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Back to Scottish Outdoor Access Code HOMEPAGE

Draft Scottish Outdoor Access Code:

How are the responses to going to be assessed and by whom?


(Filed 03 Oct 03)
© www.land-care.org.uk

Land-Care is informed by SNH that they have 12 of their own staff analysing the responses to their own Draft Scottish Outdoor Access Code (1) and categorising theses responses according to content. Land-Care has also been told that SNH will appoint a single "independent" person to review the process. The Access Forum will not be reviewing individual responses but the digest prepared by SNH staff.

The nature of the analysis of the responses and the findings will be made into a report prepared by SNH, but will only be available to the public after the next draft of the Code has been completed and submitted to ministers. The clock by then is already ticking to the countdown when the Scottish Parliament has to give a yes or a no to the revised draft code - possibly 30 days in all. Thus, if the public do not care for the next version of the Code they will have very little time to digest it and lobby the Scottish Parliament.

This puts a lot of trust in SNH - but have they earned it? There is major concern that the balance of membership of the Access Forum is in favour of access takers rather than access providers - a concern that is repeatedly expressed in the responses to the draft Code. The constituion of the Access Forum has been put out to consultation but no conclusions have yet been reached. A review of the proceedings of the SNH Conference in 2000 entitled "Access to the Countryside" describes how unacceptably biased SNH can be in trying to achieve its ideological and political ends (2, 3, 4). Why should they be trusted now?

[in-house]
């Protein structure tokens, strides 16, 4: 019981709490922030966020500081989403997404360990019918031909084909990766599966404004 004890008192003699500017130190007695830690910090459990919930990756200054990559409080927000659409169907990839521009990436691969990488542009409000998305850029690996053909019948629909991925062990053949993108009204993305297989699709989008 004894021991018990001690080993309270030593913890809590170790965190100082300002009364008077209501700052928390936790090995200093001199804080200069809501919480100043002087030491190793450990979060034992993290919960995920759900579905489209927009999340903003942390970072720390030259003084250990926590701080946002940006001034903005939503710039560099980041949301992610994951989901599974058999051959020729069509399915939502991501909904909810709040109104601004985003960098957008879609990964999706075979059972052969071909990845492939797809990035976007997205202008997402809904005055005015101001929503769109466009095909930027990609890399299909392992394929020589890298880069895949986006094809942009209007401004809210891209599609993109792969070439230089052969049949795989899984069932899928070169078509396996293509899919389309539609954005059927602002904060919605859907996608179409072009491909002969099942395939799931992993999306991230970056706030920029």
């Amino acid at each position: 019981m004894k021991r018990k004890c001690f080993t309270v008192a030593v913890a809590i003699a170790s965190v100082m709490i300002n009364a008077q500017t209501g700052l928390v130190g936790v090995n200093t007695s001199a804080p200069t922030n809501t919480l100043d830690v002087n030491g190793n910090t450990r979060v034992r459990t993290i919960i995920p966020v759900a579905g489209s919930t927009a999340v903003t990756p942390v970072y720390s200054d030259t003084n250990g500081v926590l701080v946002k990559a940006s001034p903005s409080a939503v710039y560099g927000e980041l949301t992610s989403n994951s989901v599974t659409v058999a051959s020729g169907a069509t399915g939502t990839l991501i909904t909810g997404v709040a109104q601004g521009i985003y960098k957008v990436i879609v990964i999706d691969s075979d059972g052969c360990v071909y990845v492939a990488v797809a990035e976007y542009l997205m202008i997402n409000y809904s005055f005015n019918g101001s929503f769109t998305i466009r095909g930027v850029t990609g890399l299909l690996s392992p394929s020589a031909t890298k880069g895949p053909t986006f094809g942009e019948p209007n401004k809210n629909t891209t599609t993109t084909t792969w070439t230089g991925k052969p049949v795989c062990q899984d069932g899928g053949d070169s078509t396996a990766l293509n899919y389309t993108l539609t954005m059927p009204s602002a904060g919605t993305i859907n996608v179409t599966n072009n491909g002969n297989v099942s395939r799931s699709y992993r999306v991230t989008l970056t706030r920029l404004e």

What is Land-Care's contribution to better openness and communication?

Land-Care will try and post on its website the full unedited responses of those organisations and persons who are willing to send us electronic versions of the responses that they submitted to SNH. At the least this should help in the education process that is so necessary for an Access Code to be a source of agreement rather than conflict. For education to be effective the information on which it is based need to be openly available and discussed.



1. Scottish Natural Heritage (2003). Draft Scottish Outdoor Access Code.

2. Irvine, James (2003). Scottish Natural Heritage Conference 2000 - Access to the Countryside. Report and update.
Reproduced with permission from LandCare Scotland (2001): vol 1 pp 25-31.
See Land Reform HOMEPAGE, Filed 22 January 03, www.land-care.org.uk, Click here to view.

3. Mylius, Andrew (2002). Access: the reality for farmers, landowners, foresters and all rural residents.
Reproduced with permission from LandCare Scotland (2001): vol 1 pp 3-18.
See Land Reform HOMEPAGE, Filed January 2002, www.land-care.org.uk, Click here to view

4. Irvine, James (2003). Scottish Natural Heritage's policy on access: is it being mis-sold in relation to enclosed land next to urban communities?
Reproduced with permission from LandCare Scotland (2001): vol 1 pp 19-23.
See Land Reform HOMEPAGE, Filed 7January 03, www.land-care.org.uk, Click here to view.